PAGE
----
Fifteen Quotes for your 2015 Marketing Plan and Strategy

Marketing has been undergoing tectonic changes and challenges at a very quick pace.

Some key evolutions are underway: content marketing, story telling, micro-targeting, benefit/user pain focus, authenticity in products and processes. These are but a few. And of course, with the tidal wave of Digital and Social in the background (with Interstellar wave proportions).

To illustrate how I believe Marketing is shifting -and it’s a matter of HOW not IF, I have drawn from quotes by giant marketers which I have to admit I love collecting. And so I give you Marketing in 2015 in 15 quotes.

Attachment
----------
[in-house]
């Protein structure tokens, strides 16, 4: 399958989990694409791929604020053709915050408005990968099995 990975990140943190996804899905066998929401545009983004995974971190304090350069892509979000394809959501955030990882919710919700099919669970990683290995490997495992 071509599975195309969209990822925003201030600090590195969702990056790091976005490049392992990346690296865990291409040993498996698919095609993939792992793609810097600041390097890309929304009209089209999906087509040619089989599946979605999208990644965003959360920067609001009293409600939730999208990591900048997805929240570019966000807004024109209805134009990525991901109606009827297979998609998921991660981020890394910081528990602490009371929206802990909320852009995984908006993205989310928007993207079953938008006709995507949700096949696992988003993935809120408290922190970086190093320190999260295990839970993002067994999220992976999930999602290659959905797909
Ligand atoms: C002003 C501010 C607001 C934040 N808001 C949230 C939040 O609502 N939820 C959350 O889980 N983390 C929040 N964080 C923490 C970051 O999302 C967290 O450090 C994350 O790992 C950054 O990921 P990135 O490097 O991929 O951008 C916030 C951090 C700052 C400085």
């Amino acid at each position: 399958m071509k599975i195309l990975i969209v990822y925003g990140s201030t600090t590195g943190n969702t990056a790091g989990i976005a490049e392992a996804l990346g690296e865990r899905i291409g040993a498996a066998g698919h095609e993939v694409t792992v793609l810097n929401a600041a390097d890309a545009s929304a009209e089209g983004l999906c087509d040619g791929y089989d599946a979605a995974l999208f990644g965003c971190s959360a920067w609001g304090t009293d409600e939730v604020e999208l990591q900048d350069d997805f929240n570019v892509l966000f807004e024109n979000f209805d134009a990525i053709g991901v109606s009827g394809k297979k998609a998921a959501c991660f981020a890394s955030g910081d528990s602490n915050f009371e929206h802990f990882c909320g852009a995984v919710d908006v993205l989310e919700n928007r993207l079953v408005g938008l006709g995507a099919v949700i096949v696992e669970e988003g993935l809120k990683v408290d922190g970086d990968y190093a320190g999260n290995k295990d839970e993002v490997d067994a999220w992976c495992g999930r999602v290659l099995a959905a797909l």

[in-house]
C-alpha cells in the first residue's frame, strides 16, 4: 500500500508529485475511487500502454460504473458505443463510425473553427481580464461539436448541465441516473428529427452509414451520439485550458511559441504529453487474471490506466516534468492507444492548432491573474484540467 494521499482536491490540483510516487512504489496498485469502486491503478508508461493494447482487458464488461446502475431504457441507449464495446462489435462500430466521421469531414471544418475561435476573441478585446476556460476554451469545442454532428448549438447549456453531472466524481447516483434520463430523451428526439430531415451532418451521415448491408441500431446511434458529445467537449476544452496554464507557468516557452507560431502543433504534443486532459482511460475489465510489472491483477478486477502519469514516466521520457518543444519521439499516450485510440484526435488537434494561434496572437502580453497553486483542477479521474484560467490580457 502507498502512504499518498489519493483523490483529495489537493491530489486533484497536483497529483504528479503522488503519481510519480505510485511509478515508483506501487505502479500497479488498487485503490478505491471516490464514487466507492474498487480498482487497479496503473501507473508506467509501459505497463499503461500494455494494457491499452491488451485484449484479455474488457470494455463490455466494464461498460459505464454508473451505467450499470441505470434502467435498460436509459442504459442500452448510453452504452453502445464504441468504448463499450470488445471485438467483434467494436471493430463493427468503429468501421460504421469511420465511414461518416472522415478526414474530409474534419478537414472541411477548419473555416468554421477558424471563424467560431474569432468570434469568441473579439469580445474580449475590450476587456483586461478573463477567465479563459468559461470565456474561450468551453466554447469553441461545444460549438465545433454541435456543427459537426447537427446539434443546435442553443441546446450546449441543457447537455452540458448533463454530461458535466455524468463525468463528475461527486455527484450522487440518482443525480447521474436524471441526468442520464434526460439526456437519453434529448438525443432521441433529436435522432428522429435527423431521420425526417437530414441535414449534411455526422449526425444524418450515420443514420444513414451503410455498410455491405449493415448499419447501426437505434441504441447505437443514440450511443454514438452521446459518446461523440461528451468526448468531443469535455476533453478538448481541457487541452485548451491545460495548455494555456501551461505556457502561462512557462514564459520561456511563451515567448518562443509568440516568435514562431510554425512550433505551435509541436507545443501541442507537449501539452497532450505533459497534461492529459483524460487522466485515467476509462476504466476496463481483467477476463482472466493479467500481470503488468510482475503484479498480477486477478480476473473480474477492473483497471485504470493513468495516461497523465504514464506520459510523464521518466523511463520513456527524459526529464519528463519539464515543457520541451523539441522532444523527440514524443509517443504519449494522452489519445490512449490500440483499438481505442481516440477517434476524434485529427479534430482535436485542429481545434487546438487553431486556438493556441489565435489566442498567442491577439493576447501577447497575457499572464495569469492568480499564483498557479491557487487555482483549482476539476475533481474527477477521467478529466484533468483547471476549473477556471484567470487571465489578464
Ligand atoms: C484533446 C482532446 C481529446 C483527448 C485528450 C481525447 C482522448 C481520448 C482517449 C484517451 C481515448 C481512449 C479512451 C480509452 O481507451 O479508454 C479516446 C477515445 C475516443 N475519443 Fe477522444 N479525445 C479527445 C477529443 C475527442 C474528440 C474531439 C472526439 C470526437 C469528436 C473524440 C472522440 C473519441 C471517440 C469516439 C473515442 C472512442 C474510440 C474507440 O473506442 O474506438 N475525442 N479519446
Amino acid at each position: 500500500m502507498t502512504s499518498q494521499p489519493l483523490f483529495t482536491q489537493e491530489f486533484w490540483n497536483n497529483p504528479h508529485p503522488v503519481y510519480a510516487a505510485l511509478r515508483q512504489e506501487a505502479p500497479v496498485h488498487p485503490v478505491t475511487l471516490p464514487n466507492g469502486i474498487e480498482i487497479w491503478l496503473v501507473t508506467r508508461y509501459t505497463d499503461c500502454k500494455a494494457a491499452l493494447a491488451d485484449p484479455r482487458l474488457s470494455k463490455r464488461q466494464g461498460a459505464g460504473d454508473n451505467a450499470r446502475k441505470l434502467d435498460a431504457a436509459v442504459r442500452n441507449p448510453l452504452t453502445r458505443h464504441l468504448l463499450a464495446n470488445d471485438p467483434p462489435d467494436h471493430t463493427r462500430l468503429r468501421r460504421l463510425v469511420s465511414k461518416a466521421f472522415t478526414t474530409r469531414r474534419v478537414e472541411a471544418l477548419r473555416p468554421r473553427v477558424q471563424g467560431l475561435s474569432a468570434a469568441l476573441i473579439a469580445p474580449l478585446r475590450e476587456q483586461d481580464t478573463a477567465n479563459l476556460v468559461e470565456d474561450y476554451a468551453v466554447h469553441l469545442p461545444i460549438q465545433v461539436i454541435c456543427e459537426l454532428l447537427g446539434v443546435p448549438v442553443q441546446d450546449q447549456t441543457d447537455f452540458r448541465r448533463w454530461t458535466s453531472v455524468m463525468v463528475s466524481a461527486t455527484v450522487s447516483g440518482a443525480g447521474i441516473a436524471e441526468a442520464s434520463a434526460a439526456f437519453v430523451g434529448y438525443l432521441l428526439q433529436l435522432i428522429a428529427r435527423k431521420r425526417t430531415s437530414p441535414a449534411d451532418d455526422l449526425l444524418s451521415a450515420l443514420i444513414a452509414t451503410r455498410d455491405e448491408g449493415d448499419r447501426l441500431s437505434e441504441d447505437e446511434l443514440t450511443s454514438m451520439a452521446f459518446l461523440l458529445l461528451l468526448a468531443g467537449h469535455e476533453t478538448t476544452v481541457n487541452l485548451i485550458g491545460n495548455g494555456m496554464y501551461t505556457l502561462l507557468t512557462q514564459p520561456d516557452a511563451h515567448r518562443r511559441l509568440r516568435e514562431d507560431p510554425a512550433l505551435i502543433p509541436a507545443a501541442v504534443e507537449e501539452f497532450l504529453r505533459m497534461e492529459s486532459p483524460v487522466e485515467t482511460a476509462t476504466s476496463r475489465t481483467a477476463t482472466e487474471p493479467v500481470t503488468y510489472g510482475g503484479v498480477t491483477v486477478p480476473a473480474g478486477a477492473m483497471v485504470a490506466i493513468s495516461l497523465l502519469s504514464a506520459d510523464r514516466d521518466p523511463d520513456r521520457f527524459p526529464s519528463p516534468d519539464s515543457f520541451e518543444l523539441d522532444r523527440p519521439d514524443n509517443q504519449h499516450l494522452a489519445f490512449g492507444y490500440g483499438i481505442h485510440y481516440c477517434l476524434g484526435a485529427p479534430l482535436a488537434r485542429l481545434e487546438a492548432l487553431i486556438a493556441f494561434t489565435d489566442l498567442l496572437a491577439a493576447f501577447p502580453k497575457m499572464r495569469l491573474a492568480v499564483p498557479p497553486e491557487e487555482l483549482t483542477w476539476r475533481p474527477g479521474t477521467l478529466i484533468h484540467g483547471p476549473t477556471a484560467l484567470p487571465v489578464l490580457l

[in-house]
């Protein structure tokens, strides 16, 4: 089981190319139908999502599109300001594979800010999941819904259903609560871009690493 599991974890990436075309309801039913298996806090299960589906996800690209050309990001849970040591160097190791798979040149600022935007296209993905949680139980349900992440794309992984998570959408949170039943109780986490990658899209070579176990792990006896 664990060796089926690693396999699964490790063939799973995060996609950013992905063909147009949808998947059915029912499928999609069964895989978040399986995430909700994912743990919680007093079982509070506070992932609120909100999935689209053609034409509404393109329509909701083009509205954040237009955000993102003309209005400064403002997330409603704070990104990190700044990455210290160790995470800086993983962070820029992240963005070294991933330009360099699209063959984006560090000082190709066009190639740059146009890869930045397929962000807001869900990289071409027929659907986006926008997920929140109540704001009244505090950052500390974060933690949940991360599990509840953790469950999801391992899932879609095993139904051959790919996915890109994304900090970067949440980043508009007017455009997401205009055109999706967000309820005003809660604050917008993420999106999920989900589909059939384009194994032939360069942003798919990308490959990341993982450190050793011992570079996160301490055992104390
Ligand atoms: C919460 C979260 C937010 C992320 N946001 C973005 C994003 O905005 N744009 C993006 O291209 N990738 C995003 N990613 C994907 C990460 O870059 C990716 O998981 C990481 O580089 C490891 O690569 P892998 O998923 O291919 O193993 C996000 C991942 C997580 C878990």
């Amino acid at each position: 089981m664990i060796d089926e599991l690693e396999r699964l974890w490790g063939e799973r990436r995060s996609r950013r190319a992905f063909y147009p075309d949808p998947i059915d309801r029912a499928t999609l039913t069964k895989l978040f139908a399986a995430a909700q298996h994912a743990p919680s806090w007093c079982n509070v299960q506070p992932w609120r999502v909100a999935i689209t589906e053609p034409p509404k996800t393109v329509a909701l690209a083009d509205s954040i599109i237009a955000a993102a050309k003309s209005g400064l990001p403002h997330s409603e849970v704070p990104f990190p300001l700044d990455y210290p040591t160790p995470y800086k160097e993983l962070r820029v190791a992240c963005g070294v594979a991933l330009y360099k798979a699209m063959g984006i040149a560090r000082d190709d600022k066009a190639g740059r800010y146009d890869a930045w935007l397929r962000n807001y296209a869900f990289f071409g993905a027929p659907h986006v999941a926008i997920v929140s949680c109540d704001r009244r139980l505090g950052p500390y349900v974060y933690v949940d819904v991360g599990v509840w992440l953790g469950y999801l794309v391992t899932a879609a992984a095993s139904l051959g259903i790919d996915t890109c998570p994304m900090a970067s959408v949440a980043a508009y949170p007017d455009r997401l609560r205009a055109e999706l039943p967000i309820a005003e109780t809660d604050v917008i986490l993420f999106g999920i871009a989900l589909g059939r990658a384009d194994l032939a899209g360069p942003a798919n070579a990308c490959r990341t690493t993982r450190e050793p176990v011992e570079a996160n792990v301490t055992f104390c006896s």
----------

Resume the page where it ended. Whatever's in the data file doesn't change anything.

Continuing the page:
I hope it brings you inspiration, purpose and support as you embark on your path of marketing transformation.

Please share your quotes, follow, share on Twitter and Linkedin.

 

Don’t count the people that you reach; reach the people who count. -David Ogilvy

 

Make the customer the hero of your story. -Ann Handley, Marketing Profs

 

Nobody counts the number of ads you run; they just remember the impression you make. -Bill Bernbach

 

Don’t be afraid to make a mistake. But make sure you don’t make the same mistake twice. -Akio Morita

 

Waiting for perfect is never as smart as making progress. -Seth Godin

 

I cannot give you the formula for success, but I can give you the formula for failure, which is: Try to please everybody. -Herbert Swope

 

If you’re going through hell, keep going. -Winston Churchill

 

The aim of marketing is to make selling unnecessary. -Peter Drucker

 

The more informative your advertising, the more persuasive it will be.